Mar 26, 2012
... and I put in a picture of myself as well.
The people of Glenroy were quite supportive, well some of them.
When they saw me painting, children and old people would come up to me and say things like 'did you paint this?', 'that's much better than I could do', 'Well done, dear' and 'good girl', (I suppose an 80 year old woman in a pants suit can call a 48 year old woman in a baseball cap with a skull on it a 'girl'). The people in the Kebab House across the road were especially nice, well, the women were. They let me use the toilet and wash the paint off my hands and eat lovely lentil soup and bread whilst keeping an eye on my witches' hats out the window.
It was fine to be thanked for attempting to beautify Glenroy to the best of my ability; I don't want anything more than this (money and food is nice, also, occasionally) but it did tend to make be a bit high-handed when I pulled my trolley home at the end of the day. To be seen with a shopping jeep, even with orange witches' hats poking out the top of it automatically stereotypes one as a street crazy. It's not like I am not accustomed to such treatment; but tired as I was from my efforts on their behalf I didn't find Glenroy's restaurateurs, bus drivers, schoolchildren, bread shop girls or Craigieburn train 'customers' appropriately grateful.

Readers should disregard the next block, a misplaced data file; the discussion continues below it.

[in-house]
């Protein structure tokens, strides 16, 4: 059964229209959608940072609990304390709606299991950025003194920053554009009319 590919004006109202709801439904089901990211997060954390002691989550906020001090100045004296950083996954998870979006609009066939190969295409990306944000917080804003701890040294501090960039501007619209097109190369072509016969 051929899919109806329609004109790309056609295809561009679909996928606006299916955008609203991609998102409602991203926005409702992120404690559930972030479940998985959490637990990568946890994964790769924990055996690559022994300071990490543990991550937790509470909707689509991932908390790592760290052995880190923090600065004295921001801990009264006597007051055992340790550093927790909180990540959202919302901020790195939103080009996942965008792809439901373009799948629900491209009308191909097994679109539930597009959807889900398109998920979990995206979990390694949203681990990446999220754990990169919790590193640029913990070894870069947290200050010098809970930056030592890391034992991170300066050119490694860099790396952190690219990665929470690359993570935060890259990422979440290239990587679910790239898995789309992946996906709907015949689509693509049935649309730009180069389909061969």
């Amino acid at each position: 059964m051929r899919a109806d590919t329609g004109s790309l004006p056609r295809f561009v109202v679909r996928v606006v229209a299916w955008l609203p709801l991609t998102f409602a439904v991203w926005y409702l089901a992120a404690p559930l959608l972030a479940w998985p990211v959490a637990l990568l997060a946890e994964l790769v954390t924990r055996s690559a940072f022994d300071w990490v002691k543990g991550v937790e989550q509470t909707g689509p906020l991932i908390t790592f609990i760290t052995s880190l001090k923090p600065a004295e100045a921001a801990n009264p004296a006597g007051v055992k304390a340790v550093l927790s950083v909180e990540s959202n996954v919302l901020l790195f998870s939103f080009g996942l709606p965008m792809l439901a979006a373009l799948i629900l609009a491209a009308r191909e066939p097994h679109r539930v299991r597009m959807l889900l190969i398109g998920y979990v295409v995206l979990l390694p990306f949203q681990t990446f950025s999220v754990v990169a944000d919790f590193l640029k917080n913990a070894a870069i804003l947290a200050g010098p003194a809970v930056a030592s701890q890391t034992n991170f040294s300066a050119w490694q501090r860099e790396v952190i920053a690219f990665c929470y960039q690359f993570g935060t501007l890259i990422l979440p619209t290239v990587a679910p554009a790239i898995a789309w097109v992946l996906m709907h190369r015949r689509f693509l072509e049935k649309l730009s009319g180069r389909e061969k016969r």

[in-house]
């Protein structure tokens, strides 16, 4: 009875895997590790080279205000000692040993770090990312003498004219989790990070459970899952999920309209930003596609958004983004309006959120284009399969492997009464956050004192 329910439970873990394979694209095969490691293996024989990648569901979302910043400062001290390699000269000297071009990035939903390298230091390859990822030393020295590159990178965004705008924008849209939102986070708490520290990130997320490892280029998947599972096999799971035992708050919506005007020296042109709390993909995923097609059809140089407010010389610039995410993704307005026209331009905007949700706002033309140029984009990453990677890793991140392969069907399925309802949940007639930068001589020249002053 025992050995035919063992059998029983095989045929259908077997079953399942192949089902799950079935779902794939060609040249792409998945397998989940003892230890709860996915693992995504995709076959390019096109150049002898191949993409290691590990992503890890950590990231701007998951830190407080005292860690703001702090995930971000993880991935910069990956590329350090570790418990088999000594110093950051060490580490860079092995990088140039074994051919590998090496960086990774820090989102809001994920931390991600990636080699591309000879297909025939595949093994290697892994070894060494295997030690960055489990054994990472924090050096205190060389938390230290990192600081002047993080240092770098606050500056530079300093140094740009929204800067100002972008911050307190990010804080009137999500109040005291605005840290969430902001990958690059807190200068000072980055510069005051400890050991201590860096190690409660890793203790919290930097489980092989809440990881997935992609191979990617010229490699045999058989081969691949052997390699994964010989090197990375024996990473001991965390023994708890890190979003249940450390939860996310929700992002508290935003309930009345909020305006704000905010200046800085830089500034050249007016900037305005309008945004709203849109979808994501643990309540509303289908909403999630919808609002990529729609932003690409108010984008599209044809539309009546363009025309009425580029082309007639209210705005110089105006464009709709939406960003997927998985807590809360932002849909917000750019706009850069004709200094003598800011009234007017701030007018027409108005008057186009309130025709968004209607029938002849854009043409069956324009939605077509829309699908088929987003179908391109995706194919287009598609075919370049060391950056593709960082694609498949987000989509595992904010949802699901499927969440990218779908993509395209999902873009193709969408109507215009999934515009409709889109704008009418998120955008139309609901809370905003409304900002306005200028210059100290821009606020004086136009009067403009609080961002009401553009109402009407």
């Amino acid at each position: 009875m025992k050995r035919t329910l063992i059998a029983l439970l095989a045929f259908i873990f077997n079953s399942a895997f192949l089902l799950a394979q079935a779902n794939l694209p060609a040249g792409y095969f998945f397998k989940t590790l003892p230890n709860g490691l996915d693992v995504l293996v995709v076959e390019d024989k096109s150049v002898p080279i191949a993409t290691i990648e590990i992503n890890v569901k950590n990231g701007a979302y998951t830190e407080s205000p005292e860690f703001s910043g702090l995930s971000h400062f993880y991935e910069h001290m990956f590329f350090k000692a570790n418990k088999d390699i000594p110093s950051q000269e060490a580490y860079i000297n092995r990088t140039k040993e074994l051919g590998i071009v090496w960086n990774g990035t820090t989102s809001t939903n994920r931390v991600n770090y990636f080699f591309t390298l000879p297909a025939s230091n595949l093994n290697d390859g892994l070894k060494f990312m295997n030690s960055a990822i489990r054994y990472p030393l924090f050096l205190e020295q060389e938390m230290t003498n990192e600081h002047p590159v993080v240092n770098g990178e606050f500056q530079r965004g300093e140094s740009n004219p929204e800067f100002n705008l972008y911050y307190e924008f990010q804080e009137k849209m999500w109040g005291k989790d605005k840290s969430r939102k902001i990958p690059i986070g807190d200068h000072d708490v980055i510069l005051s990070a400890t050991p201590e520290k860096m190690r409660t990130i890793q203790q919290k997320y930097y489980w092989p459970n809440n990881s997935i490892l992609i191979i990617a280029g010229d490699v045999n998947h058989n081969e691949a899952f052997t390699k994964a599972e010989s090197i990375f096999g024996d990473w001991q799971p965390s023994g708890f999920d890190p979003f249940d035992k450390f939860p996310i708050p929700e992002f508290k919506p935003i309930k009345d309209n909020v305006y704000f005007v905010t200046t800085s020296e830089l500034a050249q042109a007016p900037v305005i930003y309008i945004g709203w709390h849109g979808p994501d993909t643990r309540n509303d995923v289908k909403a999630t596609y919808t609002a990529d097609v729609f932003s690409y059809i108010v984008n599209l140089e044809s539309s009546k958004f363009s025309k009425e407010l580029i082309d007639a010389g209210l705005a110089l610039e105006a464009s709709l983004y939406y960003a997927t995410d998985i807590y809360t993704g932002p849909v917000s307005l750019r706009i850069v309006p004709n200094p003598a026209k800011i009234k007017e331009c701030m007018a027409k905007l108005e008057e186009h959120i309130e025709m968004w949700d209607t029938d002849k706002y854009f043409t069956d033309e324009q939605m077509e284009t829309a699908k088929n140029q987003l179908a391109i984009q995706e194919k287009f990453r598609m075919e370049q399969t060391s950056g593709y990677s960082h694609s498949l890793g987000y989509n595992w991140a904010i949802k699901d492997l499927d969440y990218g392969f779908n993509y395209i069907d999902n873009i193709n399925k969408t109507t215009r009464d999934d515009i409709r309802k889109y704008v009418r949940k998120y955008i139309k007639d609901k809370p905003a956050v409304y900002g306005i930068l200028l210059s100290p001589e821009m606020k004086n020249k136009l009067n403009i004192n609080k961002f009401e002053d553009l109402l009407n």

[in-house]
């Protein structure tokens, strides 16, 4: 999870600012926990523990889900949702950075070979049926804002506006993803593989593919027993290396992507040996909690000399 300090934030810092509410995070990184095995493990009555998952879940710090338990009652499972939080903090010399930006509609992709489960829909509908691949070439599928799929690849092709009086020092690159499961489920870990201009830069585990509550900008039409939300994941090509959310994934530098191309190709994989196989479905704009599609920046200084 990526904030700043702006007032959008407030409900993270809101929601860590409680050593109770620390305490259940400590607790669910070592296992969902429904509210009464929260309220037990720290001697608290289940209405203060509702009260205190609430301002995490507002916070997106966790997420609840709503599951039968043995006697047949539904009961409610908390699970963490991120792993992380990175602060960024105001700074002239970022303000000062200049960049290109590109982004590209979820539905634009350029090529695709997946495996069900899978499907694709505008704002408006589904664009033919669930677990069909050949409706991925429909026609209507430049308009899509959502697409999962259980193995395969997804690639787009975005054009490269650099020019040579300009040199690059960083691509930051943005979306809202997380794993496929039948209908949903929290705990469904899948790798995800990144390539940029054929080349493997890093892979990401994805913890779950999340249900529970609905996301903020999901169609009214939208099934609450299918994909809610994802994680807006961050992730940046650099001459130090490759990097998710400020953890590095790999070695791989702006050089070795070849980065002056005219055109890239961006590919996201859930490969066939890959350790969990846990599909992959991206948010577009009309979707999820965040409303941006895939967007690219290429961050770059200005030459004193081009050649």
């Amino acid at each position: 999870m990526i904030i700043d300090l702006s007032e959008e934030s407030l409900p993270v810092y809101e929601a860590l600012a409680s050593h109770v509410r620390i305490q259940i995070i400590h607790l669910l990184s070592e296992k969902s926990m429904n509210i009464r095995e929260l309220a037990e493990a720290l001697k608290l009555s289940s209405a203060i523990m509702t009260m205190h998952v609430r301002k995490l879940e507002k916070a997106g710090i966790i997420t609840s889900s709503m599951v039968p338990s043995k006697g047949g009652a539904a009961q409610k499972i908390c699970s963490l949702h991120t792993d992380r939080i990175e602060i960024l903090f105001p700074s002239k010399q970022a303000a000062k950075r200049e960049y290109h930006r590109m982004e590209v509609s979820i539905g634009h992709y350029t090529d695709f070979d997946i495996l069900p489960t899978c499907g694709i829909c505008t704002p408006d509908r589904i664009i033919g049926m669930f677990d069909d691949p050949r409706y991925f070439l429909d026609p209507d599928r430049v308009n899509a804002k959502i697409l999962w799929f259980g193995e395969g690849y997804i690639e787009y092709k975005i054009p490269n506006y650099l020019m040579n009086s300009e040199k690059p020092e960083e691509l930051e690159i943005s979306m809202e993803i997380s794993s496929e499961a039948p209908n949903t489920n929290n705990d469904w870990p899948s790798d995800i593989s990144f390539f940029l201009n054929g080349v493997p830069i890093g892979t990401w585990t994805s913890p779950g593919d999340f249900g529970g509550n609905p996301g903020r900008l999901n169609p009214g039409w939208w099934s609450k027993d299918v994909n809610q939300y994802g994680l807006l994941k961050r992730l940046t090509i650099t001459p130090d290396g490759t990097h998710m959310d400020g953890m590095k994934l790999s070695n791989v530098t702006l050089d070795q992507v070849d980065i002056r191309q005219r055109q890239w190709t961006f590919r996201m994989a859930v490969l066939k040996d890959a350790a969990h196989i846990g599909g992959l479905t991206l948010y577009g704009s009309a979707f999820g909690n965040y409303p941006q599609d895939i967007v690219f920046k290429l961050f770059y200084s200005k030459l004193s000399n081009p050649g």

And the 'excel loo' was very, very disgusting.
I think the one I did in Glenroy was more successful. Positioned on the corner of a busy road, nestled next to a Shell petrol station and opposite a Kebab House, it is of course the ideal place for public art. Actually Glenroy is full of public art, and it can do with all the art that comes its way.
Did I say I was doing this legitimately? I had permission and everything; witches hats, orange vest, dropsheets, the lot. I was contacted by Urban Smart Projects (go here: http://www.urbansmartprojects.com/) and all the usual bureauxcratic hurdles to art were leapt for me; I put my paint and my brushes in my red shopping jeep and got on with it. And don't I look fetching in orange?
This is after I had painted my design of the tram going through Royal Park on it. The tram drivers must stop and swap here and as they went past me, to and from the depot they often commented favourably; that is, when it was clear that it was a tram I was painting.
I've been in the public domain, painting some of the pictures that have appeared on this blog onto what are apparently the most graffitied street furniture; traffic signal boxes. The first picture (from goggle erth) is of the box in its native habitat; can you spot it?